[Above: Nissan – ‘El Test Drive’]

“It’s about future-proofing your business while connecting with a growing demographic in a less cluttered space,” says Marina. “Research shows that Hispanics already consider themselves NFL fans at almost the same percentages as caucasian or Black people in this country, and given that Hispanics are the fastest-growing group in the US, this level of interest will undoubtedly turn into a significant part of the NFL’s ever-growing audience. The Univision broadcast provides a great opportunity to connect with these fans today and build affinity over time.”

Pedro Prado, executive creative director at TBWA\Media Arts Lab LATAM, adds that it’s exciting to witness the US’ most iconic sporting event embrace an ever-growing multicultural America. “Sport is all about emotion and as over 20% of American hearts speak Spanish, this is a huge opportunity to truly connect and engage with this enormous audience. As an advertising creative I’m also quite curious to see the insane amount of opportunities this decision opens up in the coming years.”

And “enormous” is right, considering that the 2023 LDC UW Latino GDP Report measures US Latino purchasing power at $3.4 trillion.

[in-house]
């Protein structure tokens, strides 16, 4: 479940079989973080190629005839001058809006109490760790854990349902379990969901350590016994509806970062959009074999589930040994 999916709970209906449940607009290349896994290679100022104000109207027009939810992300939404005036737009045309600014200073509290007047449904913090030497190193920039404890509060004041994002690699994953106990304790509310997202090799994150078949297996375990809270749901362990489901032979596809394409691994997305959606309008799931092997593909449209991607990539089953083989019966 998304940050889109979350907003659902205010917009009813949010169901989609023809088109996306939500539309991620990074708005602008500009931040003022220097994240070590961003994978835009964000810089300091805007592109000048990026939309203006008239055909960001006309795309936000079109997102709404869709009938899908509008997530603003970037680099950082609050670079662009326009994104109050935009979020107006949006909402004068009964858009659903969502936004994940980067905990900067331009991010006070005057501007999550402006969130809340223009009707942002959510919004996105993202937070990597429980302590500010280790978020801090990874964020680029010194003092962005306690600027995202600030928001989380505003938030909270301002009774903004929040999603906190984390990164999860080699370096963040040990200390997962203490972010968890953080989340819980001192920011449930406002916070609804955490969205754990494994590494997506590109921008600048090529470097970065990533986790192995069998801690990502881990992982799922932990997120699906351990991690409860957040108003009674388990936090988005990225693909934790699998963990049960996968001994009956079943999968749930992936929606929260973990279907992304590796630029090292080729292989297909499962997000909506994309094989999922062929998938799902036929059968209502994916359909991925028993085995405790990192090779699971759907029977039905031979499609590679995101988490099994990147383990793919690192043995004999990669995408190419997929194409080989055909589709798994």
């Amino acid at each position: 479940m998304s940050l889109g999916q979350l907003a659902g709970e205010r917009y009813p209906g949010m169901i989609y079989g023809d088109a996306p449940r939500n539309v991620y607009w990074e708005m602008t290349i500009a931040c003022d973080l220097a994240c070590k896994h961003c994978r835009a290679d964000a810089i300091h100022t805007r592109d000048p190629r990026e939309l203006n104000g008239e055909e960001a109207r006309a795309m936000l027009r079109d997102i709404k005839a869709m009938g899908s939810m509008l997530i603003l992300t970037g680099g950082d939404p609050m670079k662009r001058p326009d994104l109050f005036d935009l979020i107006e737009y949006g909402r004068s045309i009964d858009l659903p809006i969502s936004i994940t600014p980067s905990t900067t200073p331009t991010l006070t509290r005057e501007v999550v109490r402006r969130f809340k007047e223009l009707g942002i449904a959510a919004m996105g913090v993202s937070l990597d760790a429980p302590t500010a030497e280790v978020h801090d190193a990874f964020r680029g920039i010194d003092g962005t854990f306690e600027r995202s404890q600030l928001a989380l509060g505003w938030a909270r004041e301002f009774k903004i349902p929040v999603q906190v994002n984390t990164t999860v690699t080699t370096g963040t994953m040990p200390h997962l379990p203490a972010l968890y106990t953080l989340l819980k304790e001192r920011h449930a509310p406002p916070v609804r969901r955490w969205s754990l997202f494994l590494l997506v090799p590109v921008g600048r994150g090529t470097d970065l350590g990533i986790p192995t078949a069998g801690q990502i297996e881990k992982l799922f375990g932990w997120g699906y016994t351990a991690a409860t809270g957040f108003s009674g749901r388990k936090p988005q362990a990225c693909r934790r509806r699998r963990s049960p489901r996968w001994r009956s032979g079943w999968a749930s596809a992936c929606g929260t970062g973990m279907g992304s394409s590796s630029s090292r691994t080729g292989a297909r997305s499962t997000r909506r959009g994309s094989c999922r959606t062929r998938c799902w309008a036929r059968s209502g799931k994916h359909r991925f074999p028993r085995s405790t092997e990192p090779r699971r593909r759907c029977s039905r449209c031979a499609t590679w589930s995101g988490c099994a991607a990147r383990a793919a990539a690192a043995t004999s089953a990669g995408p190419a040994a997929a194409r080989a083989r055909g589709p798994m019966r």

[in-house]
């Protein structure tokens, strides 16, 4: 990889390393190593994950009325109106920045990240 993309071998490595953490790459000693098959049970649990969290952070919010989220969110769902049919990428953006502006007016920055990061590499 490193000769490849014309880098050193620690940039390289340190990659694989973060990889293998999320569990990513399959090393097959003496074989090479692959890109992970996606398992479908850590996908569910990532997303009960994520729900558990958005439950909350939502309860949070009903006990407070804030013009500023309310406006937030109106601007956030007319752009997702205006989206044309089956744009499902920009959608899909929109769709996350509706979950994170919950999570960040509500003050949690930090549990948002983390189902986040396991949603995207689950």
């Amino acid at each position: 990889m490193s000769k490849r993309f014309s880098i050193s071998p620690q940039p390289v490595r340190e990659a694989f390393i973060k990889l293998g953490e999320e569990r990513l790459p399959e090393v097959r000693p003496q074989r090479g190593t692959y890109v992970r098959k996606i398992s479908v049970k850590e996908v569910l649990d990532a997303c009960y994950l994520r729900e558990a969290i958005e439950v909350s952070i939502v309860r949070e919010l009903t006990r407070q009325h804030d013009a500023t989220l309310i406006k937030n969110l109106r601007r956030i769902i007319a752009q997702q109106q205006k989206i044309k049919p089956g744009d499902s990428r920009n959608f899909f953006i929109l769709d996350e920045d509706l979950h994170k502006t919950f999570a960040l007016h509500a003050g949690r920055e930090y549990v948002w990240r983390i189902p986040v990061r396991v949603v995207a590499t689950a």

“With this purchasing power, Hispanics’ impact on the economy and their ability to help brands grow is undeniable,” says Angela. “So yes, brands should absolutely see the Super Bowl as an opportunity to connect with them, and connect with them in Spanish.”

This is an important distinction, as TBWA\Media Arts Lab LATAM’s managing director, Luana Azeredo, discovered recently. “I came across a study that compares how different audiences react, engage and feel when watching a game in Spanish, in comparison to watching the same game in English. Within Spanish-speaking areas, engagement rates are higher, and people feel more emotionally involved when the commentary is in Spanish.”

She continues, “Having more channels broadcast the Super Bowl in Spanish doesn’t just reach the right audience, but it reaches the right audience in the right mood.”